Thomas Sowell

 No one has a greater stake in various school-choice plans, including vouchers, than blacks have, even though school choice is not specifically racial. Social Security is not a racial policy either, but economists who have studied it have long described it as a system that transfers money from black men to white women, given the different life expectancies of these two groups.

 Minimum wage laws have long had an adverse effect on the employment of blacks, especially young blacks, who are more likely to be looking for entry-level jobs. These are the kinds of jobs most often reduced or eliminated when the minimum wage set by the government exceeds what those jobs are worth to an employer.

 This is a pattern found in countries around the world, so it is not even peculiar to the United States, much less to black Americans. But its impact on black Americans is especially harsh.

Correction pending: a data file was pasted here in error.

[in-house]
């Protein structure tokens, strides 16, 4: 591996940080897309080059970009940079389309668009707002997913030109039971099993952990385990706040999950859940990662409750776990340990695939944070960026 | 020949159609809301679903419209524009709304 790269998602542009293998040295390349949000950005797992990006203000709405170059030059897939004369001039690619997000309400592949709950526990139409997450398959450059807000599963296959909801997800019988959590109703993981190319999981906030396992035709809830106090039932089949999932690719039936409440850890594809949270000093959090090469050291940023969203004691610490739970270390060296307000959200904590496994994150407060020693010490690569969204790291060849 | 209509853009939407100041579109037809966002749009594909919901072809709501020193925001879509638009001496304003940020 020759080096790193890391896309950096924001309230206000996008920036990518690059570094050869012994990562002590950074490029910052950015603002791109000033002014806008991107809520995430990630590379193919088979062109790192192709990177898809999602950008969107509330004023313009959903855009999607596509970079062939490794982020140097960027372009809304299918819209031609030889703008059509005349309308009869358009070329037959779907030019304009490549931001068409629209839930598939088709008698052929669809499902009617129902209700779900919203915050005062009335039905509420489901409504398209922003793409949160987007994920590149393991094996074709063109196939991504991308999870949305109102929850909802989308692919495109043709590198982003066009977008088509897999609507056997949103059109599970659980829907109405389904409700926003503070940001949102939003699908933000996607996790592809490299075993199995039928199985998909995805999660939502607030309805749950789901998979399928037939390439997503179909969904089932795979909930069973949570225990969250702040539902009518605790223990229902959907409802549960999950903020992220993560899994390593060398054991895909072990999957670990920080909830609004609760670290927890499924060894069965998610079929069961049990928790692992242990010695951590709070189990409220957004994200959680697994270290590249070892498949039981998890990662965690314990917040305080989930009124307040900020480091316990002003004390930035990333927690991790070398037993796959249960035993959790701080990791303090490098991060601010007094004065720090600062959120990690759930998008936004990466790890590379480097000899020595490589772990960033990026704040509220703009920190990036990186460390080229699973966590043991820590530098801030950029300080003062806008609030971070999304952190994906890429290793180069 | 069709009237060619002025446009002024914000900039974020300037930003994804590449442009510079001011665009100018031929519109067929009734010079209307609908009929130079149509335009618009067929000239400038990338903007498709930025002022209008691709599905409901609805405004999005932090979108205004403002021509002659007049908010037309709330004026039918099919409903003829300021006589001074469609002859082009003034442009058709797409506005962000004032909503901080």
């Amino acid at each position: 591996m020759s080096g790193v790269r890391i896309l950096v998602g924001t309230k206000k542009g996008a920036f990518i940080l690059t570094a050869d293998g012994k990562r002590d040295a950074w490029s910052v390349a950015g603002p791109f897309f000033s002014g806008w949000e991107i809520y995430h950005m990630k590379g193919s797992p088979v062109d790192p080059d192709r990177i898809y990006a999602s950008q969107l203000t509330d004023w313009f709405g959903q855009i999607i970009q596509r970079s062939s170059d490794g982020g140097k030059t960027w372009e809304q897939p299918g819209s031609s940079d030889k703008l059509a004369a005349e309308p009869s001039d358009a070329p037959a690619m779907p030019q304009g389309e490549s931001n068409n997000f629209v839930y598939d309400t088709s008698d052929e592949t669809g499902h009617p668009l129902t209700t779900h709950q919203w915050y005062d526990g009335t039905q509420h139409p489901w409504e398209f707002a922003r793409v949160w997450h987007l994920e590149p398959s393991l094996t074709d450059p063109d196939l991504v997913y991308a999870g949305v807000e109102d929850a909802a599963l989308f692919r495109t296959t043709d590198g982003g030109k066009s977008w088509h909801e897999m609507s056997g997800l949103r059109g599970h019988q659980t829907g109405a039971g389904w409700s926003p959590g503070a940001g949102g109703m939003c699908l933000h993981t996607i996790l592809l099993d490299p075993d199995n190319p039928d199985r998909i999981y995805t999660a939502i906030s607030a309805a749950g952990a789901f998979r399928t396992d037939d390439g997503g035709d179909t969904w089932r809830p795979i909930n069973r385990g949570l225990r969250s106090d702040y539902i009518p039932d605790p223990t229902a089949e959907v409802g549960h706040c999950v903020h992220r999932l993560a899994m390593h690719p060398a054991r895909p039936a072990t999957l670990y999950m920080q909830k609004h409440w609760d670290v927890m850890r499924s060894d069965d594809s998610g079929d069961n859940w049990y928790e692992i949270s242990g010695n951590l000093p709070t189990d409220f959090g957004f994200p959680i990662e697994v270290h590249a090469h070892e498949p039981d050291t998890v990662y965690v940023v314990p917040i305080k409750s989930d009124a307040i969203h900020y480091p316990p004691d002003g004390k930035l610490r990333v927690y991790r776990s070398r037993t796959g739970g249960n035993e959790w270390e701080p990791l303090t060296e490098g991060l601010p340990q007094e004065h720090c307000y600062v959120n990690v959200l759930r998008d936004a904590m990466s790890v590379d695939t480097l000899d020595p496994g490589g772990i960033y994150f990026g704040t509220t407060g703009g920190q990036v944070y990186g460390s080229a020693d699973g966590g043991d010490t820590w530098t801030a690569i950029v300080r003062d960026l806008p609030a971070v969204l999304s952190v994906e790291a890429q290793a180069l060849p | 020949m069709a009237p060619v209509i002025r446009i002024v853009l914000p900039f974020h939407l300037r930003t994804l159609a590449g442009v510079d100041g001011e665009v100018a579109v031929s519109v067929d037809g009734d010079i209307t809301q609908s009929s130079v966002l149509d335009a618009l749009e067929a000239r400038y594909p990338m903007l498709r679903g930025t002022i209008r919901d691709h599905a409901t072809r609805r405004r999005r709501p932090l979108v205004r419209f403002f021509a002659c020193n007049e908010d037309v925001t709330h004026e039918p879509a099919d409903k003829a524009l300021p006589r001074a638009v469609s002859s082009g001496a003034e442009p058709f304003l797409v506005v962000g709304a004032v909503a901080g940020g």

Few policies have had more devastating local impacts on blacks than severe restrictions on the building of housing under "open space" laws, which lead to skyrocketing prices for homes and apartment rents that take up half the incomes of low-income households in many California communities.

 Almost invariably, such communities are controlled by liberal Democrats -- and blacks have been forced out by high housing costs. The black population of San Francisco, for example, declined by 18,000 between the 1990 census and the 2000 census, even though the city's total population rose by more than 50,000 people.

 The time is long overdue for both blacks and Republicans who are trying to appeal to blacks to focus on policies in terms of their actual effects on blacks -- and to stop calling things "civil rights" when they are not.

Thomas Sowell

Thomas Sowell is a senior fellow at the Hoover Institute and author of The Housing Boom and Bust.

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